Sleepaway Camp film review

Sleepaway Camp (1983) is part of a series of films that I mostly watched entirely backwards thanks to my father. Why? Because one night my dad stumbled across the Sleepaway Camp III: Teenage Wasteland (1989) on a movie channel and he knew these films would become some of my favorites. He was right. They are so insanely cheesy and why I love them. A good cheesy horror film is just as good as one sometimes that can scare the hell out of me. Many eighties horror could probably fall into the cheese category instead of the frightening category. Granted, I have horror films I will talk about later that fall into the latter category for sure, but for now a discussion Sleepaway Camp is a must!

After watching the third film I did not entirely understand some of the scenes. Later that same month, Sleepaway Camp II: Unhappy Campers (1988) came on another movie channels as well and I found myself just as wrapped up in the second one as the third one. I knew then that renting the original film was a must. The odd part of stumbling into this series backwards was remembering the covers at all the video stores once upon a time when the thought of watching a horror film scared me. Soon Sleepaway Camp was on its way to my mailbox. After completing an assignment that evening, I stayed up a little longer to watch the film.

The synopsis of Sleepaway Camp is a simple one. As the beginning of the film shows, a horrible boating accident kills Angela’s (Felissa Rose) entire family. She is a shy girl, who is then forced to move in with her eccentric aunt Martha and her cousin Ricky (Jonathan Tiersten). Ricky is of course protective of Angela because of everything the young girl has already had to endure at such a young age. After all, as someone who has loss a parent, dealing with such grief is one of the hardest things one will ever have to deal with within their life.

Instead of keeping the kids cooped up at home, one summer Martha gets the idea to send both Ricky and Angela to Camp Arawak. Soon after the arrival of the two children, a bizarre series of murders begin to take place to claim the lives of various campers. The campers targeted are those with impure thoughts and intentions far from anything deemed honorable. With a twist ending that no one sees coming, unless they read about it on a spoilers page, Sleepaway Camp is one of the most fascinating slasher films in the genre’s history.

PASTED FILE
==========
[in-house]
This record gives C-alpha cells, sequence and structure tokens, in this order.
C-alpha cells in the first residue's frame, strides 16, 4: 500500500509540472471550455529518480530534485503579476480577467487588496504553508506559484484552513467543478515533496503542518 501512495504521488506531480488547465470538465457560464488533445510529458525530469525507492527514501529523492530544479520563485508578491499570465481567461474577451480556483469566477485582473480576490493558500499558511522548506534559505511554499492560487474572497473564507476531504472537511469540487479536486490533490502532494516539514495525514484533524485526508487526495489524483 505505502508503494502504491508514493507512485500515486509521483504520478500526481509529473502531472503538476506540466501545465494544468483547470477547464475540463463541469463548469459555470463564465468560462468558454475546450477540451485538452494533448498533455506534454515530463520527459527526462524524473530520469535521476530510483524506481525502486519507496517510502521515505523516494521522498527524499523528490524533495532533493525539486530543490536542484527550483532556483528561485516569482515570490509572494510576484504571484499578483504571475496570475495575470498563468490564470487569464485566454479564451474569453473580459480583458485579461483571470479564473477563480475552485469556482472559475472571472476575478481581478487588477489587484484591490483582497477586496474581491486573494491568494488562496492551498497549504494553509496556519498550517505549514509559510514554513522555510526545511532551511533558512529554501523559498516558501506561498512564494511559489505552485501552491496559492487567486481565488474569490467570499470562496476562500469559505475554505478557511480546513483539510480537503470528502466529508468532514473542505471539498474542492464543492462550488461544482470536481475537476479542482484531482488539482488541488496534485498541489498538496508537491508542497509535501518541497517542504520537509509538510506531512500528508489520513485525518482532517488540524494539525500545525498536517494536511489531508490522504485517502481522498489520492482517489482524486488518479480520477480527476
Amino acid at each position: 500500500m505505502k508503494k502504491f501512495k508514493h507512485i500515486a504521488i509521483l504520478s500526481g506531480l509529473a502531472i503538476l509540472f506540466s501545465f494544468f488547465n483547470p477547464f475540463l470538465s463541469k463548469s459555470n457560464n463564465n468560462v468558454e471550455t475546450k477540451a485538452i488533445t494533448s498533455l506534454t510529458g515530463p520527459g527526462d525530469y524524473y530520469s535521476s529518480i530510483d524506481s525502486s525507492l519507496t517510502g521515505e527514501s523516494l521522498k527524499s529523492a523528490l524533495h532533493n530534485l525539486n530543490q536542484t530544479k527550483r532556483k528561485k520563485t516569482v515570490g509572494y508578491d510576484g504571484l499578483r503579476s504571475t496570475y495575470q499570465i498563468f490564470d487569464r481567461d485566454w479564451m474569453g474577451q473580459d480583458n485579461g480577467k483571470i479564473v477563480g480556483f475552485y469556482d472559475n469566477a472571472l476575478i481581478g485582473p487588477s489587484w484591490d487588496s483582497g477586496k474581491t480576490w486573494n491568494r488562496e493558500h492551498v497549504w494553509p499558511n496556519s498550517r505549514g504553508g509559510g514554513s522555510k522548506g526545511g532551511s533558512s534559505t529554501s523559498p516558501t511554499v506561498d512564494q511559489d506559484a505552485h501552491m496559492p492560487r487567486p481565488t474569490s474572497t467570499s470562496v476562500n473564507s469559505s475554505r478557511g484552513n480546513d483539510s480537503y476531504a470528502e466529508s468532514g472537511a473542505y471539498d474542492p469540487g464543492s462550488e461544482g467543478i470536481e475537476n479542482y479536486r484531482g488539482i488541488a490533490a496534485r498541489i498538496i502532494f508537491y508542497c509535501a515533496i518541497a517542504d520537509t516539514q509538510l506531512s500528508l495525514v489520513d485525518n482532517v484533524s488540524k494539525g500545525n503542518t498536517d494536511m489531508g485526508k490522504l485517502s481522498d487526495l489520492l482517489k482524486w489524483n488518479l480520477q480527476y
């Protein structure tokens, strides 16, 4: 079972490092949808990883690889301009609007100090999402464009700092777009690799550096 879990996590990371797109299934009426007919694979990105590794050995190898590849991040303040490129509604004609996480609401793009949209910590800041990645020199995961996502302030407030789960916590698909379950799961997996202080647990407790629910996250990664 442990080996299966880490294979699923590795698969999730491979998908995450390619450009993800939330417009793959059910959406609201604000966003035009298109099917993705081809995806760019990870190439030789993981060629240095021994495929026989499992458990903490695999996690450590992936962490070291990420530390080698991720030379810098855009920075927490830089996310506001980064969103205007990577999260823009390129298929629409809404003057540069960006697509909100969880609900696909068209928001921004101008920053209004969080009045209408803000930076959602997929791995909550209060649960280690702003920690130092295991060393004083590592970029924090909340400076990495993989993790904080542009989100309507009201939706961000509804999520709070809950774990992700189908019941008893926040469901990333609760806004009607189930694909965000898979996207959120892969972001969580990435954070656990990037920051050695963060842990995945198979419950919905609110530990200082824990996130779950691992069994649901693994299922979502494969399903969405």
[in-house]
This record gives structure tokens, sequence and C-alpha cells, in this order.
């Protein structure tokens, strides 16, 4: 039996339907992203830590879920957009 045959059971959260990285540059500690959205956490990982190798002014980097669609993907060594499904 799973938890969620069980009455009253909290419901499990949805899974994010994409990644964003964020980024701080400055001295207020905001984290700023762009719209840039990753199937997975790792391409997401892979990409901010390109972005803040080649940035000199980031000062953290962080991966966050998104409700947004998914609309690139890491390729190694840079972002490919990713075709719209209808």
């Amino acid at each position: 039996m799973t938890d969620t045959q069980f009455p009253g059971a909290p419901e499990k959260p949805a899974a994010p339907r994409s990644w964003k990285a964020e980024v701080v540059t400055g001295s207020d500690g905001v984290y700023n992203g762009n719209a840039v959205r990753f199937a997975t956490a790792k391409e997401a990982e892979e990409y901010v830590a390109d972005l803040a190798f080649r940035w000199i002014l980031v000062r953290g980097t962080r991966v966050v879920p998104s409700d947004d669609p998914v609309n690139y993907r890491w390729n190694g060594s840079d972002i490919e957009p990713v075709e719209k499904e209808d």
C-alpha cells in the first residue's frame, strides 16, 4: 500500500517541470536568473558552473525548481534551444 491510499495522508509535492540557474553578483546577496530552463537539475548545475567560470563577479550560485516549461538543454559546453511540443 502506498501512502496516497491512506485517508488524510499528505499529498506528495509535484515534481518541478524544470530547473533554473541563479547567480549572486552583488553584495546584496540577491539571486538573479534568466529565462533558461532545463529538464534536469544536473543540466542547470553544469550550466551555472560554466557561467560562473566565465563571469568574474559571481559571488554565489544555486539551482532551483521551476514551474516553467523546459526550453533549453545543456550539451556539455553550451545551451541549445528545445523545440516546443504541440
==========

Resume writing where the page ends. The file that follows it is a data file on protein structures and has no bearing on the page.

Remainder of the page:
The two actors I feel the need to speak about are Rose and Tiersten. They did a terrific job with the roles considering the complexity within each role. Plus when one takes into account the campy aspects of the film they truly did an outstanding job. With this said when one really dives into Angela’s character Rose gives a fantastic portrayal. This is not to say that Pamela Springsteen does not do a terrific job of playing Angela in two of the sequels, but I still wonder why Rose was not cast. Maybe she did not want the part, but who knows. Her portrayal is legendary within the horror realm.

Tiersten is also the perfect as the overprotective cousin. At any given moment Tiersten is willing to stand up for his cousin as any good relative should do at any given moment. I also loves that Tiersten returns to play Ricky in the last installment, Return to Sleepaway Camp (2008). With so many years in between the last installment to the fourth one, and even more between the original and the fifth film it is nice to know that some actors are willing to return to their roots.

Overall, Sleepaway Camp is one of the cult classics that any horror film owes it to themselves to watch. This film is also really fun to watch with a group of people who have no idea about the ending as well. Obviously plenty of people will, but seeing the reactions of people who have never seen the film is quite classic.

From a personal standpoint, I was still shocked by the time I got around to seeing the original film. My father had not filled me in on anything other than he loved the series and he thought I would too. One of my other favorite stories comes from my best friend who insisted on showing the film to her brother after I showed it to her. So rent Sleepaway Camp today. This is a horror classic that provides shock and many comedic undertones even if one might feel guilty for laughing at various scenes in the first place.

2 thoughts on “Sleepaway Camp film review

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    1. I still remember sitting at the computer I watched it on because our DVR player had gone out and thinking What the hell did I just watch?! and my dad laughed for a good ten minutes over my reaction to that ending. It’s one I recommend on the ending alone.


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